Home Opinion Editorial DOFW a promising initiative if done right

DOFW a promising initiative if done right

DETAILS are emerging about the proposed scope and responsibilities of the Department of Overseas Filipino Workers (DOFW), which would be created by legislation and is currently being debated in Congress. The ideas sound like promising solutions to the unwieldy and sometimes ineffective institutional framework for OFW concerns at present. That will not matter, however, if the new DOFW is allowed to go the way of so many other good ideas: grand in concept but disappointing in execution.

The DOFW would serve as an umbrella agency for the various OFW-related regulatory activities and services that are now managed by several agencies such as the Philippine Overseas Employment Administration (POEA) and the Overseas Workers’ Welfare Administration (OWWA). The creation of a single, dedicated department to administer OFW affairs is an idea that has been proposed repeatedly for years but has not gained much traction until now, inspired in part by several recent high-profile cases of distressed OFWs in different countries.

Some of the features of the DOFW that have either already been included in the couple of enabling bills filed in Congress or have been proposed in technical working group deliberations include the establishment of an Overseas Labor Relations Commission (OLRC), a counterpart of the existing National Labor Relations Commission (NLRC) that deals with employer-employee disputes in domestic companies; the establishment of a Foreign Employment Practice Liability Insurance fund; the enhanced training for overseas labor officers and attachés; and the establishment of protocols for hiring attorneys in host countries to assist OFWs in legal matters.

The OLRC would handle disputes between OFWs and foreign employers as an arbitrator, within the bounds of the laws of the country where the OFW is located, and any pertinent labor agreements between the Philippine and host country governments. The Foreign Employment Practice Liability Insurance fund would serve as protection for both OFWs who have monetary claims against foreign employers and Philippine recruitment agencies, who are often liable under the current Joint and Solidarity Liability insurance scheme administered by the POEA.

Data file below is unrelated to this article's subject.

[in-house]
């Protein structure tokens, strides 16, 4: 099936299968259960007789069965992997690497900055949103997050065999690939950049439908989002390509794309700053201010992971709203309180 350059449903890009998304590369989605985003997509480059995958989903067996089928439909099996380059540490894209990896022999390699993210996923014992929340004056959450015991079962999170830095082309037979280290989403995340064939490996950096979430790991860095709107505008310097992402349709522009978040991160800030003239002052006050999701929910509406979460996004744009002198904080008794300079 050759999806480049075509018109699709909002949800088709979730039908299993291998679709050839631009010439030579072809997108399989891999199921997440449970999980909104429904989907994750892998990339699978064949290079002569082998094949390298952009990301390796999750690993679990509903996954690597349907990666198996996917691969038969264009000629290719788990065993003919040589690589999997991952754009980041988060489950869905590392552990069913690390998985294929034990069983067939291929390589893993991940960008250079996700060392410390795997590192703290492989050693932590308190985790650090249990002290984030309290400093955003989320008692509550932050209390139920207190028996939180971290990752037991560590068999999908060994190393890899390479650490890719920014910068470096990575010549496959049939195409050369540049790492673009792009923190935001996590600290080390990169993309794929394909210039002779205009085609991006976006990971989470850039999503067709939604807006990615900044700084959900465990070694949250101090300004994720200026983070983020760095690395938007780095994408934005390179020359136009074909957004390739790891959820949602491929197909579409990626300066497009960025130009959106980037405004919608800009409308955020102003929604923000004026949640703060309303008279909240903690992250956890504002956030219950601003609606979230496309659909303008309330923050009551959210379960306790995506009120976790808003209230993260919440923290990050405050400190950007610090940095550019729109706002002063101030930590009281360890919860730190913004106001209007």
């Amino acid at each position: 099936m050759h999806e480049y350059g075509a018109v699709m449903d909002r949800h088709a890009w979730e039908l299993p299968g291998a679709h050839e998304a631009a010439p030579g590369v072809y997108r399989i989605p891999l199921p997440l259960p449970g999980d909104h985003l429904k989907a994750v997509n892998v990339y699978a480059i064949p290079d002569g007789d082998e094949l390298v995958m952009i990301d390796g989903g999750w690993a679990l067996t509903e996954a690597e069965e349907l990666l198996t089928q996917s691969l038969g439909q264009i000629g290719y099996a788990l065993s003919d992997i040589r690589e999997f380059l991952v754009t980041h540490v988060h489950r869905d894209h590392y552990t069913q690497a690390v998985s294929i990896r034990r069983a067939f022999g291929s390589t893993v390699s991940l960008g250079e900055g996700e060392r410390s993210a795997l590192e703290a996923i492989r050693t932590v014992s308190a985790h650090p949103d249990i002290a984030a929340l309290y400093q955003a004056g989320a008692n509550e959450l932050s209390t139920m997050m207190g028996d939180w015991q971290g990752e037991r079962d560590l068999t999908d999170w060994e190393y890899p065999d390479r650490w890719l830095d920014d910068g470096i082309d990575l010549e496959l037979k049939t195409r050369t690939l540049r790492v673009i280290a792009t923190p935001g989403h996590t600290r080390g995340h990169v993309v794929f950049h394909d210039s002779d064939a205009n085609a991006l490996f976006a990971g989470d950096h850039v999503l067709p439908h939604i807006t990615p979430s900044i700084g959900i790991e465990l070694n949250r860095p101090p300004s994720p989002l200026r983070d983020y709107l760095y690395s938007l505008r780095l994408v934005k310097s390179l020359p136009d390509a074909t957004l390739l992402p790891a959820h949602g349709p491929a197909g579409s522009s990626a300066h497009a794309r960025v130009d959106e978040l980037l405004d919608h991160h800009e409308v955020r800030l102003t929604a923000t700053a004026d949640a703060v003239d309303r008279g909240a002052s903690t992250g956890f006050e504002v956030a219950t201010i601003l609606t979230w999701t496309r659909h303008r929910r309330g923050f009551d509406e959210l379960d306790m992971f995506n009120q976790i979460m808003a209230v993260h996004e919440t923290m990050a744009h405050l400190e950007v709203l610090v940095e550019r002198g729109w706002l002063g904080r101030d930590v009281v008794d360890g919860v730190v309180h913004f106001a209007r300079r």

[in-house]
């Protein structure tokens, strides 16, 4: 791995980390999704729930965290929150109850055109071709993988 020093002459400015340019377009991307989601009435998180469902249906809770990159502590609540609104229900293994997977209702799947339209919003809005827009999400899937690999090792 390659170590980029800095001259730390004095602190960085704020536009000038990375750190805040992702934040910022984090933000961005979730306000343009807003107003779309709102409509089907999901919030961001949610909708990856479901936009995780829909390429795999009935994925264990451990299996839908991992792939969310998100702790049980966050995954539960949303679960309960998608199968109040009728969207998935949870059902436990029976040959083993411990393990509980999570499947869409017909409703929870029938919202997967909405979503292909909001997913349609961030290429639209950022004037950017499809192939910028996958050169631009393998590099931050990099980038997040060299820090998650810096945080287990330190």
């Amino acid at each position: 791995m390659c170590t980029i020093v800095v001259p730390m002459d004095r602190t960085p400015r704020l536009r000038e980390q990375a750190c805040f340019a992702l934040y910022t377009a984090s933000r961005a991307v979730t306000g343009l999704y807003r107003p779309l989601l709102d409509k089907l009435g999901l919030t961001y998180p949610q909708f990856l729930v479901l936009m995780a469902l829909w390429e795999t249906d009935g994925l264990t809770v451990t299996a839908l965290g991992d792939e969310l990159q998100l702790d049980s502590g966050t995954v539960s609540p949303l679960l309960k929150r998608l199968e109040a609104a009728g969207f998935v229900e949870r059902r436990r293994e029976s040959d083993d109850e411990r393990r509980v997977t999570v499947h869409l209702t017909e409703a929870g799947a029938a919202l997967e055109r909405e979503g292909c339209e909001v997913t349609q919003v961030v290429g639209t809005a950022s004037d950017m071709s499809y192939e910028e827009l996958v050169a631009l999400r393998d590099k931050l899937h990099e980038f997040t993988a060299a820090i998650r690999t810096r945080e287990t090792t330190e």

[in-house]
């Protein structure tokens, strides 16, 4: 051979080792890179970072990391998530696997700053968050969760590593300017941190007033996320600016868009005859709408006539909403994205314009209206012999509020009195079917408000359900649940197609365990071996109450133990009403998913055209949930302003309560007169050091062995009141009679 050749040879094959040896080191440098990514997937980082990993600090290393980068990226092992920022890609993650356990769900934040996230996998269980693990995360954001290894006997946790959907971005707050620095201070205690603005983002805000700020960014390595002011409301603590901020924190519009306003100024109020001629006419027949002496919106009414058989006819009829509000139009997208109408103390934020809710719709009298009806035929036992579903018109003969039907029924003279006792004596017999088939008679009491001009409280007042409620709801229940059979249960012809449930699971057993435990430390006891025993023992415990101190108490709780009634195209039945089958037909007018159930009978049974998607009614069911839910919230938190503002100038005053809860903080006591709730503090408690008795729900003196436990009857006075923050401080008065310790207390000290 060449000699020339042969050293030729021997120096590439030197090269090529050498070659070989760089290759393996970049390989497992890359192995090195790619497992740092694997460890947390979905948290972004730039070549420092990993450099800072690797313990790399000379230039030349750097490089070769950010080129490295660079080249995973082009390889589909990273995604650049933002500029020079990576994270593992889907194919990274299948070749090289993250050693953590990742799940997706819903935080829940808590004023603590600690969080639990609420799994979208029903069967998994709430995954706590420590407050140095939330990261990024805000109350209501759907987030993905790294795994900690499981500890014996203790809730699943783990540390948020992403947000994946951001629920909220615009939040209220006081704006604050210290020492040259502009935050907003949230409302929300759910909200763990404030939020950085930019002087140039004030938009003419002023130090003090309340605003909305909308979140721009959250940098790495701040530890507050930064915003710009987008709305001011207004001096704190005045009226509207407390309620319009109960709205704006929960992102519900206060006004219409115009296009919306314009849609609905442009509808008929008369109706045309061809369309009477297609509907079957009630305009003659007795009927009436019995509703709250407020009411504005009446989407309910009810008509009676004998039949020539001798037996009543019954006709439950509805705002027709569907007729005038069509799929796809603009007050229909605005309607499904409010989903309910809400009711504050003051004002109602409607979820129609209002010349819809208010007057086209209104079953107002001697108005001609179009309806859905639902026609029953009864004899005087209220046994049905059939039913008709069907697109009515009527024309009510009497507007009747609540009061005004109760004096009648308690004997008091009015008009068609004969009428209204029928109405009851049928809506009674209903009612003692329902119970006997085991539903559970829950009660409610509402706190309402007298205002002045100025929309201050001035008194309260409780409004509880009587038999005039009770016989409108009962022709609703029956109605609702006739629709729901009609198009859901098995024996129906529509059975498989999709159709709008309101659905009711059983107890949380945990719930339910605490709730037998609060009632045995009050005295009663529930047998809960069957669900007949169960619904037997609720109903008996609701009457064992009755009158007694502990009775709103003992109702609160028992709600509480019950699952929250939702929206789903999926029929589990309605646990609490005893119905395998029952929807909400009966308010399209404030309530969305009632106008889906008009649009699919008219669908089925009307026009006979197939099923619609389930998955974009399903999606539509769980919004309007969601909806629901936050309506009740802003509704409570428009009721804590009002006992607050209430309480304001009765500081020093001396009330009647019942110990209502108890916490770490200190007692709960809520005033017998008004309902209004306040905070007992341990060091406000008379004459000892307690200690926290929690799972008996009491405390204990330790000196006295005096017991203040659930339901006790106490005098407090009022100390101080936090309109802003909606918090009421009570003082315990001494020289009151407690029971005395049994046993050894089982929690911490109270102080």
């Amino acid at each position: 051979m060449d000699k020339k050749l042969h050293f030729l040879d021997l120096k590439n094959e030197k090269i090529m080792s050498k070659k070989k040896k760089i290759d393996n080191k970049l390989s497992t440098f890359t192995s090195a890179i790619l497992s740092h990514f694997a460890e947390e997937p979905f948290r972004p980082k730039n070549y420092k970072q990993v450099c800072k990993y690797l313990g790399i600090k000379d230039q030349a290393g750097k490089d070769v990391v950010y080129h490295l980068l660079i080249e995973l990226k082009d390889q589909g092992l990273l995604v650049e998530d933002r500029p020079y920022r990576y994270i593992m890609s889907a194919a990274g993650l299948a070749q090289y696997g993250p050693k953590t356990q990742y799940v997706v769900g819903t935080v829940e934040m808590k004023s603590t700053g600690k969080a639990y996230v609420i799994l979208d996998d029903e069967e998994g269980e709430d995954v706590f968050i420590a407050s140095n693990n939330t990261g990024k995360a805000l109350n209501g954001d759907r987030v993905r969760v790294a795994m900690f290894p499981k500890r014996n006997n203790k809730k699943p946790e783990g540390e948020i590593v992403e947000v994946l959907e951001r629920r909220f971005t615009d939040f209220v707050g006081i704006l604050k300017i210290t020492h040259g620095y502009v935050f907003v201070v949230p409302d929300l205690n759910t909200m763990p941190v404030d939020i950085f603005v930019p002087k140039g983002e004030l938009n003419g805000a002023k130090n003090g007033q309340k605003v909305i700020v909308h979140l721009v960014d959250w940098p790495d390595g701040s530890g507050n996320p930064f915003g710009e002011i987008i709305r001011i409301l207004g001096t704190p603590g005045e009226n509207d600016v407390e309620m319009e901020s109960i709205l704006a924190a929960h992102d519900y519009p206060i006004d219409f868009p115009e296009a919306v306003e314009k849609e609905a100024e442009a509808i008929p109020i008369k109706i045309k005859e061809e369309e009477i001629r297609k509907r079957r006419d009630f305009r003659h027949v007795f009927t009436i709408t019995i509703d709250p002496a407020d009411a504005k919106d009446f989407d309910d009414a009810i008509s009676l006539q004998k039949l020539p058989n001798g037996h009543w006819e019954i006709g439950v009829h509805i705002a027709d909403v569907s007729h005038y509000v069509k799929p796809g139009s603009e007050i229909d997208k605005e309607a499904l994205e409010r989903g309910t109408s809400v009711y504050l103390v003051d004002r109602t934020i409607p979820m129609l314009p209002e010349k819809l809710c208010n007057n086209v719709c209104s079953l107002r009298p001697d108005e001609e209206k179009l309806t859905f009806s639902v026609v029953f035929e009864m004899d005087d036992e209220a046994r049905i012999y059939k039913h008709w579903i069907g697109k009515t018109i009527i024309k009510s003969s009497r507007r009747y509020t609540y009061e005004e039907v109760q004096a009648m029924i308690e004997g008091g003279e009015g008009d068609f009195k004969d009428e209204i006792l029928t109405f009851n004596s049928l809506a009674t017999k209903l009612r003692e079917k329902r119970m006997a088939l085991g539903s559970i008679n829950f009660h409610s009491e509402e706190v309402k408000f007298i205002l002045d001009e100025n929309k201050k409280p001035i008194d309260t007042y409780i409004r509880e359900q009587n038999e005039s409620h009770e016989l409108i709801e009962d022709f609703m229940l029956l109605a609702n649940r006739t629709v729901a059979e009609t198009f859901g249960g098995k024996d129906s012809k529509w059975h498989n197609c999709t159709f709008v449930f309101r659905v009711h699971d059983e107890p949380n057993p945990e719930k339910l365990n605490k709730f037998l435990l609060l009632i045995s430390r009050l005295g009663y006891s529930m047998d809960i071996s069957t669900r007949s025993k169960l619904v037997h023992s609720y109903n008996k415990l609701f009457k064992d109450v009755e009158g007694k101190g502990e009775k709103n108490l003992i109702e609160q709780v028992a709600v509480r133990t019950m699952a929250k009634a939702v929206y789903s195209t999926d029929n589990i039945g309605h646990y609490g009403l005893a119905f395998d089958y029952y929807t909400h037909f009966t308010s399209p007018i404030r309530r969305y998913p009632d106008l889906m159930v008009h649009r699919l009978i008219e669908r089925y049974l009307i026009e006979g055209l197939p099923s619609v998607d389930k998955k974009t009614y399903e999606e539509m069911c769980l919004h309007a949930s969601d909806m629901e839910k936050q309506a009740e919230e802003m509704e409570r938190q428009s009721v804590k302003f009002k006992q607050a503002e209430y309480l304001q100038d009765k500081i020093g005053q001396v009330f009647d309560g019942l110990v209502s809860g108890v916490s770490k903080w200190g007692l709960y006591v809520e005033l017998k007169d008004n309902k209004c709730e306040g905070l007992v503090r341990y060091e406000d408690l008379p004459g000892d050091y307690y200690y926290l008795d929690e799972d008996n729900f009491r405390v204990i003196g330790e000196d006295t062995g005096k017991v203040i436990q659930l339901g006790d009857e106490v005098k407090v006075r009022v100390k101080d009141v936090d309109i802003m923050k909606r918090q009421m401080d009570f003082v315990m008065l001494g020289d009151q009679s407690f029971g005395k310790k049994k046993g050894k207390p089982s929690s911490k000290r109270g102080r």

These two proposed features of the new DOFW are potentially very valuable tools in protecting OFWs from abuse by overseas employers and recruiters, but they are also extremely complex due the variety of laws and conditions pertaining to OFWs in different countries around the world. In order to be effective, their terms of reference within whatever law is eventually passed to create the DOFW must be flexible enough to allow for differences in rules in different places. It will not do, in other words, to try to mandate a “one size fits all” approach to handling OFW complaints because other countries are rightfully as sensitive about their sovereignty as we are.

Another issue that should be clearly addressed by the enabling law for the DOFW is the obvious fact that it will supersede or duplicate much of the work of existing agencies. If there is a DOFW, one that has been mindfully created and given terms to allow it to operate efficiently, then there should no longer be a need for agencies like the POEA or the OWWA. Abolishing those agencies, however, might be a delicate political matter. They are among the largest agencies in the government and employ a vast number of people. Those who cannot be absorbed into the new agency, or be given reasonable alternative employment elsewhere in the bureaucracy, will need to be properly supported with job placement or financial assistance. This will add a considerable cost to the development of the DOFW, at least in the short term, which Congress and the administration will have to take into account.

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